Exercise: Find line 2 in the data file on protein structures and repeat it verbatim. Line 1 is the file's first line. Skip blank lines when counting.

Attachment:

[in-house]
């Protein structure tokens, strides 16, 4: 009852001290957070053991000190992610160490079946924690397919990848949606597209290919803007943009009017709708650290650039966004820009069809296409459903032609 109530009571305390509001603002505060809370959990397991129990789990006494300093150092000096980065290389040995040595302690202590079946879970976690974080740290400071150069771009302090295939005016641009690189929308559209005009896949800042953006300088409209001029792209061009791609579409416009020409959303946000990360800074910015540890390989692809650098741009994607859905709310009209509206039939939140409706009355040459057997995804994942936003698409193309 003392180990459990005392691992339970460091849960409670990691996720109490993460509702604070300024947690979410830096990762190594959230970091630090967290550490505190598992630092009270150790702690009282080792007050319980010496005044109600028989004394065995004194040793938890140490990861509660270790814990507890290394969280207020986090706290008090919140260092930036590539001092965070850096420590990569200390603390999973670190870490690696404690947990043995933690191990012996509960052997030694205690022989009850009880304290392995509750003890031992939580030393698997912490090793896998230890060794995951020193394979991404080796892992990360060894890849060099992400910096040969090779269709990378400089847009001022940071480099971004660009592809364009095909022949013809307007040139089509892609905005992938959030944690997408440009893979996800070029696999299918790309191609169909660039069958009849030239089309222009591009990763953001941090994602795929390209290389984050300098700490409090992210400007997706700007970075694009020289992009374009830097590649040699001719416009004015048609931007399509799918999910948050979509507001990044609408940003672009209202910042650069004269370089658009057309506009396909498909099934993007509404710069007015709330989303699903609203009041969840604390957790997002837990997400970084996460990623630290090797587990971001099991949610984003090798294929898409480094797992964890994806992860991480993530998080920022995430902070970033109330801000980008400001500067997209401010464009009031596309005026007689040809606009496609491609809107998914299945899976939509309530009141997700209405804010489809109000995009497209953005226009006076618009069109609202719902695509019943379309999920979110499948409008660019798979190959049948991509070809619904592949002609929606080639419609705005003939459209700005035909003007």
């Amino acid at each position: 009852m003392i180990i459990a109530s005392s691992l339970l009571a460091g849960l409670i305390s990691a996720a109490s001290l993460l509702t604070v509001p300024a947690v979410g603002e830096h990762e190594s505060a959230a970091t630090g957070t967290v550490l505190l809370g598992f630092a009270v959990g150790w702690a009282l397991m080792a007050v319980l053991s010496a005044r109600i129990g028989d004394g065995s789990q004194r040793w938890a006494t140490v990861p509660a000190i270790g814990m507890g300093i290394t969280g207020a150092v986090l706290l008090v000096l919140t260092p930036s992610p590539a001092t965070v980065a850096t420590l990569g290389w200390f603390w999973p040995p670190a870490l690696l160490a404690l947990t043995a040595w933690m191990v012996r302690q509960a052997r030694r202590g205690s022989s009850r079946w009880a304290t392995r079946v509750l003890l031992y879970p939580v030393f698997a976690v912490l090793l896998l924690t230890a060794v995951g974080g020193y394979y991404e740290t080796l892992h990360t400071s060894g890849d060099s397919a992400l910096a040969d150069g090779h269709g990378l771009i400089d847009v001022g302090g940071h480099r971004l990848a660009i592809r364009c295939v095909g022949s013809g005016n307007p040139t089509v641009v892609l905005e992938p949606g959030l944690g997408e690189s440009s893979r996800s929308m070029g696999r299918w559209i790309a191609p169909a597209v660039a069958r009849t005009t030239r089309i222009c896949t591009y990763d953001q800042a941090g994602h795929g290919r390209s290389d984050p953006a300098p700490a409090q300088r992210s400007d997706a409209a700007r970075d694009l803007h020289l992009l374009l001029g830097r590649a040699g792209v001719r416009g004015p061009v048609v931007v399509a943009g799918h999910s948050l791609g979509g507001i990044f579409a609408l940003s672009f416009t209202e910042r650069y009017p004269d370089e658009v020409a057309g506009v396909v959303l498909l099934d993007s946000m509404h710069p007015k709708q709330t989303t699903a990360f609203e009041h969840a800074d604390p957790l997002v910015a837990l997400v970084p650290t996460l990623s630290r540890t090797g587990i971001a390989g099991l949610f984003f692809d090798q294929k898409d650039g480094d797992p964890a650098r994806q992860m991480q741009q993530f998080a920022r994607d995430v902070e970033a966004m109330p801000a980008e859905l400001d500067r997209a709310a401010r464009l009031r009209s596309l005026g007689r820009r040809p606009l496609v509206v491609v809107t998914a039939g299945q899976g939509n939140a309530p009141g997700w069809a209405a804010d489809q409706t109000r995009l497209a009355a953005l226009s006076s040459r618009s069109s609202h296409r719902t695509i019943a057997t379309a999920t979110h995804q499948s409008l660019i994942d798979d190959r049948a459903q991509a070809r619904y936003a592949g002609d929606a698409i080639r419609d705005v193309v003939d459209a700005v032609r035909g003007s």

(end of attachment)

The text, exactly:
């Protein structure tokens, strides 16, 4: 009852001290957070053991000190992610160490079946924690397919990848949606597209290919803007943009009017709708650290650039966004820009069809296409459903032609 109530009571305390509001603002505060809370959990397991129990789990006494300093150092000096980065290389040995040595302690202590079946879970976690974080740290400071150069771009302090295939005016641009690189929308559209005009896949800042953006300088409209001029792209061009791609579409416009020409959303946000990360800074910015540890390989692809650098741009994607859905709310009209509206039939939140409706009355040459057997995804994942936003698409193309 003392180990459990005392691992339970460091849960409670990691996720109490993460509702604070300024947690979410830096990762190594959230970091630090967290550490505190598992630092009270150790702690009282080792007050319980010496005044109600028989004394065995004194040793938890140490990861509660270790814990507890290394969280207020986090706290008090919140260092930036590539001092965070850096420590990569200390603390999973670190870490690696404690947990043995933690191990012996509960052997030694205690022989009850009880304290392995509750003890031992939580030393698997912490090793896998230890060794995951020193394979991404080796892992990360060894890849060099992400910096040969090779269709990378400089847009001022940071480099971004660009592809364009095909022949013809307007040139089509892609905005992938959030944690997408440009893979996800070029696999299918790309191609169909660039069958009849030239089309222009591009990763953001941090994602795929390209290389984050300098700490409090992210400007997706700007970075694009020289992009374009830097590649040699001719416009004015048609931007399509799918999910948050979509507001990044609408940003672009209202910042650069004269370089658009057309506009396909498909099934993007509404710069007015709330989303699903609203009041969840604390957790997002837990997400970084996460990623630290090797587990971001099991949610984003090798294929898409480094797992964890994806992860991480993530998080920022995430902070970033109330801000980008400001500067997209401010464009009031596309005026007689040809606009496609491609809107998914299945899976939509309530009141997700209405804010489809109000995009497209953005226009006076618009069109609202719902695509019943379309999920979110499948409008660019798979190959049948991509070809619904592949002609929606080639419609705005003939459209700005035909003007």